Alternative spelling: "best-seller". A bestseller is a product that is selling particularly well in its field at a certain time. The term can be used to describe any kind of product, but is most frequently used in the literary world. According to Merriam-Webster, the term dates back to 1889.
Of course, what constitutes a good sale is relative to the size of the market, and there is no specific number of items sold that has to be reached before you can call the product a bestseller. A bestselling novel in Norway will, for instance, normally have sold significantly fewer copies than a novel with mediocre sales in the US or France.
The question whether success can be measured in sales figures is, naturally, a crucial one, and one that is particularly interesting when talking about literature. "Bestseller" is not just any kind of noun, it's a sales pitch. Paperback editions wear eye-catching "bestseller" labels and bestseller lists are created, based on the (correct) assumption that a lot of people will want to buy what they know a lot of people have already bought.
The sales figures don't tell us how many books ended up sitting on the bookshelf, collecting dust on the night stand or being given to people who never bothered exchanging the gift they didn't want. Nor do they tell us whether the people who started the book, finished reading it, whether they were happy with it and whether they lent it eagerly to friends or advised their friends against it. And it certainly doesn't tell us how many people borrowed it from their local library. I would really like to see, more often, polls conducted on bestselling literary works some months after the rush to buy them has calmed down, finding out how many people actually finished the book - and liked it.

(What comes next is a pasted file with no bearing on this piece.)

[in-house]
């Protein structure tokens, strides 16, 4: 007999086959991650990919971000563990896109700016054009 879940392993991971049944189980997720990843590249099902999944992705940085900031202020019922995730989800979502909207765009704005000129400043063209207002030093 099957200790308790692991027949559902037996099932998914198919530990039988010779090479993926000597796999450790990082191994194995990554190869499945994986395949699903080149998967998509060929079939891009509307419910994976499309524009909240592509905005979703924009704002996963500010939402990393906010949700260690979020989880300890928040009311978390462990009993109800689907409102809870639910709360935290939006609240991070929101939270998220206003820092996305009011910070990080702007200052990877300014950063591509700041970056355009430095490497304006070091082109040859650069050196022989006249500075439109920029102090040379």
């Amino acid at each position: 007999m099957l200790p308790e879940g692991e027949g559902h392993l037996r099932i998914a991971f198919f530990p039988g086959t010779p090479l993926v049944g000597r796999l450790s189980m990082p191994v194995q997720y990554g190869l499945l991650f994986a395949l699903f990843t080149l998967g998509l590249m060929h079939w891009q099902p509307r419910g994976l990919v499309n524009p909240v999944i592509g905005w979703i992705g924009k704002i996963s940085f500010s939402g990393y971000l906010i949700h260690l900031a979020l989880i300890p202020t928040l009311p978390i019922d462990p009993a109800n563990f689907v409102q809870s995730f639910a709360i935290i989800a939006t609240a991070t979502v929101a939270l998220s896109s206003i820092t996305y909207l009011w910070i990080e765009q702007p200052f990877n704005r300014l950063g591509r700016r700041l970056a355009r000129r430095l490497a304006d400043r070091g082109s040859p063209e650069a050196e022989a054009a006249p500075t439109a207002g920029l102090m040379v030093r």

Imagine picking up a book from the bookstore labelled "Most read" or "Best loved", "Most lent to friends" or even "Library smash hit, never returned until finished". Maybe that sounds silly or mushy, but I do think it represents a more healthy - and interesting - approach to literature. It's not readers that should be concerned about sales figures.